• Greek symbols in the text are replaced by small graphic files
  • Drawings, plots, and other graphics are converted to GIF or JPG format.. NOTE: Do not use tiny letters and fine detail in your graphics. Screen graphics have only 13 the resolution of print graphics, so fine details will be lost.
  • Complex equations are rendered as a drawing that is displayed as a graphics file.

How should you send the article in for review?

Transmit the files as attachments to Email. If we have questions about the appearance of the file we may ask you to mail or FAX a paper copy so that we can check the symbols in equations and verify that the electronic file was OK.

What elements do we expect to see in an article?

We have posted a sample article which illustrates the elements and format generally expected in articles for ERPT. The material should be written in English.

Title - This should be short and descriptive of the contents. If it is over 50 characters long, include a note suggesting a short form that could be used as a header on Web page sections. Capitalize the main title and section titles following the American convention of capitalizing most words (all but articles, prepositions, and some short, special words).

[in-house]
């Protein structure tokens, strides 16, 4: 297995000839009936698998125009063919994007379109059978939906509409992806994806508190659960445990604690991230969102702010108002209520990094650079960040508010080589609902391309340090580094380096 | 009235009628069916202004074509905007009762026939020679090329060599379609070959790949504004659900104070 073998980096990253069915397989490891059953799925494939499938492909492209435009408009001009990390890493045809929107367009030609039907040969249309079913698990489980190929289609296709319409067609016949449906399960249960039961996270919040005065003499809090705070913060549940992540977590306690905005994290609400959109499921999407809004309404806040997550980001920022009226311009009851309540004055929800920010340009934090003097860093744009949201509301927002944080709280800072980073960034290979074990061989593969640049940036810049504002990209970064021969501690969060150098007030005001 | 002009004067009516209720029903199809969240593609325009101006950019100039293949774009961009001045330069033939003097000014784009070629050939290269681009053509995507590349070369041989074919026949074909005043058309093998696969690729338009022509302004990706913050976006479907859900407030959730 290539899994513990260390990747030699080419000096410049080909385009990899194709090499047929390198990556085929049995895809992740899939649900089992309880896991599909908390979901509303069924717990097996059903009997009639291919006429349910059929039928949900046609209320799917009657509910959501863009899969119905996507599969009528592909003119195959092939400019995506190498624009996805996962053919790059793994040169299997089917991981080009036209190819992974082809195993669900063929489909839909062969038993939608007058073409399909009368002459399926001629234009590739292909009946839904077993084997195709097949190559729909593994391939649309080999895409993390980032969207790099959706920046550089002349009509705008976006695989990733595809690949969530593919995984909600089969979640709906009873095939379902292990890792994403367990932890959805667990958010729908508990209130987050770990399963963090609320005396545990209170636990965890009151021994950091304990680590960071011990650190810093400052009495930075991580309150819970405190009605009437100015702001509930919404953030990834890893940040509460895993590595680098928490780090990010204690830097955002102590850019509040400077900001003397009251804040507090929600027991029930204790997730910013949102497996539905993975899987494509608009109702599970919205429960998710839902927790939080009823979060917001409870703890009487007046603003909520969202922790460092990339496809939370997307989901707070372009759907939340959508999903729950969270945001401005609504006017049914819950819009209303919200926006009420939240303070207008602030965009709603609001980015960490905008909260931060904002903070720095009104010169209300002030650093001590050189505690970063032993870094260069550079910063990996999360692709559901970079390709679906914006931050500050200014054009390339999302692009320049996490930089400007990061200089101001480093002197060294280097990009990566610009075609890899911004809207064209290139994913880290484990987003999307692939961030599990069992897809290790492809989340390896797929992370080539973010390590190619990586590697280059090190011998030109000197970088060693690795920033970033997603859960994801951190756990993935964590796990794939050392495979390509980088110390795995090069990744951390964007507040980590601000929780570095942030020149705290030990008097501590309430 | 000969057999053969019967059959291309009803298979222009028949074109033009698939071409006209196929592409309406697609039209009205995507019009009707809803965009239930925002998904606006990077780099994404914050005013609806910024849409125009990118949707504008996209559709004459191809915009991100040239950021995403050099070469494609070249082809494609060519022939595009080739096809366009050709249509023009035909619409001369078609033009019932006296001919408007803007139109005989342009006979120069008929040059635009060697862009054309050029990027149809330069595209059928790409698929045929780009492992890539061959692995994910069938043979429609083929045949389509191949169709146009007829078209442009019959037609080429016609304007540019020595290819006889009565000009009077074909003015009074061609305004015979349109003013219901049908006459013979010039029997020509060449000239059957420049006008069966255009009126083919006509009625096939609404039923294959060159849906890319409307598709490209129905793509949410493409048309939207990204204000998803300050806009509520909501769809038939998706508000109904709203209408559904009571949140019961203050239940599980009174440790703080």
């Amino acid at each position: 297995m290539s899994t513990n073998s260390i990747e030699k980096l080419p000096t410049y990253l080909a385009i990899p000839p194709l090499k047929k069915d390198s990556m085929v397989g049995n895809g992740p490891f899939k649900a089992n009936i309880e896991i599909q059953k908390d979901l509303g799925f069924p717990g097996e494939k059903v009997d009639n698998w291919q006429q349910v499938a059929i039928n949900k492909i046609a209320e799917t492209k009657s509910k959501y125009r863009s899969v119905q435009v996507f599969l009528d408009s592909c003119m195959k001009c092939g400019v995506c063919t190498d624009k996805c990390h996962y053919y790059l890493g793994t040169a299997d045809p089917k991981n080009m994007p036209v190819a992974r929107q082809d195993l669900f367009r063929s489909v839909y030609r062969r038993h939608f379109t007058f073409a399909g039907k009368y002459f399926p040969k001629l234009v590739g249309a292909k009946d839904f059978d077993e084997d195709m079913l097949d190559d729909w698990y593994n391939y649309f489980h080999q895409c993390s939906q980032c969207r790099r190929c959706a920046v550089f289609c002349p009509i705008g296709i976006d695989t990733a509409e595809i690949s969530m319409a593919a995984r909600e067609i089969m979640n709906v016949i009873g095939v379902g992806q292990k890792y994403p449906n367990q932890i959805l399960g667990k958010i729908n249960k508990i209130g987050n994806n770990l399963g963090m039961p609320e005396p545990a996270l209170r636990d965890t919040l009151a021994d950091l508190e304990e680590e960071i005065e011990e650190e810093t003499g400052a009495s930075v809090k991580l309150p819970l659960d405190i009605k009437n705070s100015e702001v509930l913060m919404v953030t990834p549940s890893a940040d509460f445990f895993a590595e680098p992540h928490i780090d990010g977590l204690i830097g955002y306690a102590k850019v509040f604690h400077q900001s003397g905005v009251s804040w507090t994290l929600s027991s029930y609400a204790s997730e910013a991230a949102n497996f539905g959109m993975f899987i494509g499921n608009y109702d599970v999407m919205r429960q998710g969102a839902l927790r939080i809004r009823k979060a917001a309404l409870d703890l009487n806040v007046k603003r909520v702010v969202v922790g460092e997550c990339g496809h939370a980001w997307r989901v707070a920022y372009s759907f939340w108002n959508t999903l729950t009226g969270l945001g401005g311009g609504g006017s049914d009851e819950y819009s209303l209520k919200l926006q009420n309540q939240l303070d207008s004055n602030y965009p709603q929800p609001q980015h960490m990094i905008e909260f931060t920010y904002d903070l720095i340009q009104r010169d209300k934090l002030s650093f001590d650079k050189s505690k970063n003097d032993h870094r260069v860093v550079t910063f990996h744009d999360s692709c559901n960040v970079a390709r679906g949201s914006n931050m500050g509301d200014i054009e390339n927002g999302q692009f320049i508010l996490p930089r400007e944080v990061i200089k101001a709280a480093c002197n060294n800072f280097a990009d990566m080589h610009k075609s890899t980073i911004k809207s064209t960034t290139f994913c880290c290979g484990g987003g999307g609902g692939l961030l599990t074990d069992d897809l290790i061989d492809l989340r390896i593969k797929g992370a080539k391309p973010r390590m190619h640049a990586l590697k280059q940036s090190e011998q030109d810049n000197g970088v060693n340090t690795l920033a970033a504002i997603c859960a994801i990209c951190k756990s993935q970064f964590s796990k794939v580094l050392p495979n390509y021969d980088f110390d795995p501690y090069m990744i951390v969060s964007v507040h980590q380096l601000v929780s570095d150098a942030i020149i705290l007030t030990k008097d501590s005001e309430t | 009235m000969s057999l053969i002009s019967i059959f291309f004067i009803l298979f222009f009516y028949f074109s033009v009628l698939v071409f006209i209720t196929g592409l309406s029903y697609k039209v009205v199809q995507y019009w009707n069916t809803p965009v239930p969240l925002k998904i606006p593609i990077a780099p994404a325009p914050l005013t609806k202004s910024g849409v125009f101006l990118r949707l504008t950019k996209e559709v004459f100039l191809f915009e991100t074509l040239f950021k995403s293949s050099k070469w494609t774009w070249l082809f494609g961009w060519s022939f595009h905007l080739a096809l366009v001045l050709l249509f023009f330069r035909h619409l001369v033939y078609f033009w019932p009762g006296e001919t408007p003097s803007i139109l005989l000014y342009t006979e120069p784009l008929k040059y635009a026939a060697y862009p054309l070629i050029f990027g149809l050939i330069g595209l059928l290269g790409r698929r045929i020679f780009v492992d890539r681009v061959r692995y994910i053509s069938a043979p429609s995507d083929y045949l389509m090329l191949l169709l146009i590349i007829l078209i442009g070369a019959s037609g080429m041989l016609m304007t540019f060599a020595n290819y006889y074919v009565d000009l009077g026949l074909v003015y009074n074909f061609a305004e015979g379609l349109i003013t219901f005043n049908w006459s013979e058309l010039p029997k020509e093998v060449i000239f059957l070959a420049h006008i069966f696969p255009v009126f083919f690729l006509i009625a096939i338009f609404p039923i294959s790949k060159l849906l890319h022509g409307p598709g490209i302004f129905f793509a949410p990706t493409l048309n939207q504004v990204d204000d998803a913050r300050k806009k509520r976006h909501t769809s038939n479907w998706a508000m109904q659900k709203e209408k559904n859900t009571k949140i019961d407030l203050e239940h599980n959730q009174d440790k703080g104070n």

Authors and Institutions - These should follow the title. All authors listed should have made a substantial contribution to the work underlying or the preparation of the article. The institution at which the work was done should be clearly identified. Communications will be with the first-named author unless another is indicated by a footnote (“to whom all correspondence should be addressed”.) For every author an entire current mailing address is required. If this is a temporary address, indicate the permanent address in a footnote (“visiting scholar, permanent address is ….”).

Abstract - Include an abstract of up to 400 words following the author information.

Sections - See the example article for the preferred series of sections. You may use a different set or order of sections, but try to cover all the concerns noted in those section headings. Number the sections according to the order in which they would normally be read. The article will be presented as a series of Web pages, each of which will usually (but not necessarily) contain a single section. We will list each section separately on the article’s home page and provide a jump to the middle of a Web page if needed to provide a link to the start of a section.